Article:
What’s ahead in the RIA industry? Good, “healthy Darwinism,” says Fidelity’s Mike Durbin, president of Fidelity Institutional Wealth Services.

The way the industry looks today is quite different from five years ago and the next five years will bring plenty of change, too, Durbin said at a Fidelity roundtable in New York City on Friday featuring leaders in the independent space and clients of Fidelity’s custody and clearing businesses.

Large companies will get larger and smaller firms will be acquired, but consolidation and growth of large RIAs is not necessarily a bad thing. “It’s good, healthy Darwinism for the industry,” Durbin said.

While advisors in smaller towns in Middle America can maintain a successful practice with $40 million to $50 million in assets under management, that won’t work everywhere. As the industry “scales up,” smaller firms will be acquired or merge with larger RIAs, and the large RIAs will continue to get larger, Durbin said.

“But what happens to the $100 million to $500 million firms? That’s where the real change will be,” he said.

Large wirehouses will remain in place, but the movement toward independence will continue, panelists said.

“How many [advisors] broke away is not the key metric to measure this trend, but the new business models being created to serve them is,” Durbin said.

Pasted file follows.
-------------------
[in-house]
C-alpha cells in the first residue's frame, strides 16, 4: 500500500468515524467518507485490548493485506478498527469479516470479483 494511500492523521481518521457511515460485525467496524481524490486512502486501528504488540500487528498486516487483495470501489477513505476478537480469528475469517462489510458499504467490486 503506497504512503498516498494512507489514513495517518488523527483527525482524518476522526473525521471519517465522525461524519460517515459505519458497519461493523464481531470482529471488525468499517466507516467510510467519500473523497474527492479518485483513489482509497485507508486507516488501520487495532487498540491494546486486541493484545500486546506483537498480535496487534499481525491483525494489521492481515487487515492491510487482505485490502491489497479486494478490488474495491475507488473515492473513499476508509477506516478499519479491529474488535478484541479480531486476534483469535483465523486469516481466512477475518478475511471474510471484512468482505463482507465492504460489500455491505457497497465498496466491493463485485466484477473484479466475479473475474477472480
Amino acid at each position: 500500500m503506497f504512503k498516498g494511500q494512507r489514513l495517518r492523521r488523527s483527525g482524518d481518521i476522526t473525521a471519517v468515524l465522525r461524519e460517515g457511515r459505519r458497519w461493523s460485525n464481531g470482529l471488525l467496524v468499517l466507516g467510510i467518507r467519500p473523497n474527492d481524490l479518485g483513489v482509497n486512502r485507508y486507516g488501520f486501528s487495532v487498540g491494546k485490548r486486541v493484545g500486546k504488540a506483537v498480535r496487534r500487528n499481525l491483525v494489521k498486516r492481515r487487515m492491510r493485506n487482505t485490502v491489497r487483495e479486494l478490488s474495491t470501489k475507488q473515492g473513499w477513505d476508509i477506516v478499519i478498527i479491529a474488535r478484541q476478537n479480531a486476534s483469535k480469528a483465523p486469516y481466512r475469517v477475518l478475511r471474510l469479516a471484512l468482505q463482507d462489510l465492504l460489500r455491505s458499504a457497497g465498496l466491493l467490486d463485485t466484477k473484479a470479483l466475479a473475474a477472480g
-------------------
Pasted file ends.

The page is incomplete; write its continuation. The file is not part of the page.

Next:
A number of firms are positioned to capture breakaway brokers. Both Securities America and National Financial Partners have a corporate and individual RIA model for advisors to choose from. HighTower Advisors also offers a range of independence options with its partnership, network or alliance model. Dynasty provides a one-stop platform for large advisories and United Capital offers employee advisors a single national brand and planning process.

While some advisors experience discontent and a loss of faith in the wirehouses, the reason for brokers leaving usually starts with advisors that want to do the right thing for their clients, panelists said.

“How am I going to be able to evolve to serve my clients? That started the discovery process for me,” said Alan Harter, founder of Pactolous Private Wealth Management.

“Advisors come to United Capital not because they want a paycheck, but because they want to change their value proposition to clients,” said Jason Del Col, senior vice president, advisory services for United Capital.

Wirehouse advisors who choose to leave have to decide whether to start their own RIA or to join an existing firm. “The regulatory environment is an important part of the decision and many find that the corporate RIA model makes sense,” said Jim Nagengast, chief executive officer of Securities America.

“Many decide they need a strong business partner, not just a shell or RIA overlay,” said James Poer, president, Advisors Services Group and senior vice president of National Financial Partners.

No matter where they end up, it can take time figure out where they want to go. “Many have been planning this type of move for several years,” said Mike Papedis, executive vice president, HighTower Experience Group. “Advisors leaving the wirehouses are not running from something, they're running toward the future.”

Register or login for access to this item and much more

All Financial Planning content is archived after seven days.

Community members receive:
  • All recent and archived articles
  • Conference offers and updates
  • A full menu of enewsletter options
  • Web seminars, white papers, ebooks

Don't have an account? Register for Free Unlimited Access